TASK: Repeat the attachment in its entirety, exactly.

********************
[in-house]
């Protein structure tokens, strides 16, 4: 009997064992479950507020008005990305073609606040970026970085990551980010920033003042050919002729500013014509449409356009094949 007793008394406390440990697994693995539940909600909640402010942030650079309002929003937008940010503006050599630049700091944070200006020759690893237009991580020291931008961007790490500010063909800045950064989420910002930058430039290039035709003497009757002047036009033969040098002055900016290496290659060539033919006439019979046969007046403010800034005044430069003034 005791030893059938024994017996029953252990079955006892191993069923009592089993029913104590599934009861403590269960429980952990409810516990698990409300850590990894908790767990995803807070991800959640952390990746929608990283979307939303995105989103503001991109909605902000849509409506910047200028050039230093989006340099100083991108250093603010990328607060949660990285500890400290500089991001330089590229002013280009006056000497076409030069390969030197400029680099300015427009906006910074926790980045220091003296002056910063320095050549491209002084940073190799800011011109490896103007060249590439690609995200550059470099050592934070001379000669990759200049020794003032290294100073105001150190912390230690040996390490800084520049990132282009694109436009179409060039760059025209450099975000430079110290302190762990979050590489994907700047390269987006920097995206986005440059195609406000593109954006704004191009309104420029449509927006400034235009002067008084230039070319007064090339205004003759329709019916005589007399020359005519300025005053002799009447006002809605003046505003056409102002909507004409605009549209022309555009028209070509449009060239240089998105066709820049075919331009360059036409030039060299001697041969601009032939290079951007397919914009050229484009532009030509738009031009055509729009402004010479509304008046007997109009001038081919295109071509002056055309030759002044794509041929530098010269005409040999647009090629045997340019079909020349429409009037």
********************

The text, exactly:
[in-house]
């Protein structure tokens, strides 16, 4: 009997064992479950507020008005990305073609606040970026970085990551980010920033003042050919002729500013014509449409356009094949 007793008394406390440990697994693995539940909600909640402010942030650079309002929003937008940010503006050599630049700091944070200006020759690893237009991580020291931008961007790490500010063909800045950064989420910002930058430039290039035709003497009757002047036009033969040098002055900016290496290659060539033919006439019979046969007046403010800034005044430069003034 005791030893059938024994017996029953252990079955006892191993069923009592089993029913104590599934009861403590269960429980952990409810516990698990409300850590990894908790767990995803807070991800959640952390990746929608990283979307939303995105989103503001991109909605902000849509409506910047200028050039230093989006340099100083991108250093603010990328607060949660990285500890400290500089991001330089590229002013280009006056000497076409030069390969030197400029680099300015427009906006910074926790980045220091003296002056910063320095050549491209002084940073190799800011011109490896103007060249590439690609995200550059470099050592934070001379000669990759200049020794003032290294100073105001150190912390230690040996390490800084520049990132282009694109436009179409060039760059025209450099975000430079110290302190762990979050590489994907700047390269987006920097995206986005440059195609406000593109954006704004191009309104420029449509927006400034235009002067008084230039070319007064090339205004003759329709019916005589007399020359005519300025005053002799009447006002809605003046505003056409102002909507004409605009549209022309555009028209070509449009060239240089998105066709820049075919331009360059036409030039060299001697041969601009032939290079951007397919914009050229484009532009030509738009031009055509729009402004010479509304008046007997109009001038081919295109071509002056055309030759002044794509041929530098010269005409040999647009090629045997340019079909020349429409009037």